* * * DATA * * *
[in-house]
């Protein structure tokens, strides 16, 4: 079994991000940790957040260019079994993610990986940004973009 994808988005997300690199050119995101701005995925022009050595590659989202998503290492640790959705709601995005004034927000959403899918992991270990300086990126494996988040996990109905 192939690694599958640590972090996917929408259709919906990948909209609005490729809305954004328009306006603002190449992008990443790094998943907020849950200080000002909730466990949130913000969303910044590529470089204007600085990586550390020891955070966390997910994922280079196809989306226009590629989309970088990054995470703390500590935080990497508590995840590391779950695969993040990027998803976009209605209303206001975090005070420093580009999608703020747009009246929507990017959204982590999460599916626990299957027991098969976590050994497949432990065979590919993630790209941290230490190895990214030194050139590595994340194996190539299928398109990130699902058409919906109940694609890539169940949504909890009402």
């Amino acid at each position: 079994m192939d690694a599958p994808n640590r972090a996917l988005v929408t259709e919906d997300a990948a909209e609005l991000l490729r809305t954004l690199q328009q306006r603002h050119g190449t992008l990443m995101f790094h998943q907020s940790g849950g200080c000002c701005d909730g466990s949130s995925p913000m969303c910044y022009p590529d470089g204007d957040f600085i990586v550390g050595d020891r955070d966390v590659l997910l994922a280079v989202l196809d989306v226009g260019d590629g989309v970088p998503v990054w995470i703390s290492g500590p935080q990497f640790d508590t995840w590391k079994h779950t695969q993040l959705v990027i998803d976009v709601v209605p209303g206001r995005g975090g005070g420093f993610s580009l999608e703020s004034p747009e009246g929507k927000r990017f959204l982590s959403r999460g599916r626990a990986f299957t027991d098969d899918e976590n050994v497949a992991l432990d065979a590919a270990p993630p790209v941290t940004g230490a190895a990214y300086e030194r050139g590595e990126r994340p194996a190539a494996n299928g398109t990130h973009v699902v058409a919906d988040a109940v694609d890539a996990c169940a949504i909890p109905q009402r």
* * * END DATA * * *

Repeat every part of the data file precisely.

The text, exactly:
[in-house]
């Protein structure tokens, strides 16, 4: 079994991000940790957040260019079994993610990986940004973009 994808988005997300690199050119995101701005995925022009050595590659989202998503290492640790959705709601995005004034927000959403899918992991270990300086990126494996988040996990109905 192939690694599958640590972090996917929408259709919906990948909209609005490729809305954004328009306006603002190449992008990443790094998943907020849950200080000002909730466990949130913000969303910044590529470089204007600085990586550390020891955070966390997910994922280079196809989306226009590629989309970088990054995470703390500590935080990497508590995840590391779950695969993040990027998803976009209605209303206001975090005070420093580009999608703020747009009246929507990017959204982590999460599916626990299957027991098969976590050994497949432990065979590919993630790209941290230490190895990214030194050139590595994340194996190539299928398109990130699902058409919906109940694609890539169940949504909890009402």
């Amino acid at each position: 079994m192939d690694a599958p994808n640590r972090a996917l988005v929408t259709e919906d997300a990948a909209e609005l991000l490729r809305t954004l690199q328009q306006r603002h050119g190449t992008l990443m995101f790094h998943q907020s940790g849950g200080c000002c701005d909730g466990s949130s995925p913000m969303c910044y022009p590529d470089g204007d957040f600085i990586v550390g050595d020891r955070d966390v590659l997910l994922a280079v989202l196809d989306v226009g260019d590629g989309v970088p998503v990054w995470i703390s290492g500590p935080q990497f640790d508590t995840w590391k079994h779950t695969q993040l959705v990027i998803d976009v709601v209605p209303g206001r995005g975090g005070g420093f993610s580009l999608e703020s004034p747009e009246g929507k927000r990017f959204l982590s959403r999460g599916r626990a990986f299957t027991d098969d899918e976590n050994v497949a992991l432990d065979a590919a270990p993630p790209v941290t940004g230490a190895a990214y300086e030194r050139g590595e990126r994340p194996a190539a494996n299928g398109t990130h973009v699902v058409a919906d988040a109940v694609d890539a996990c169940a949504i909890p109905q009402r």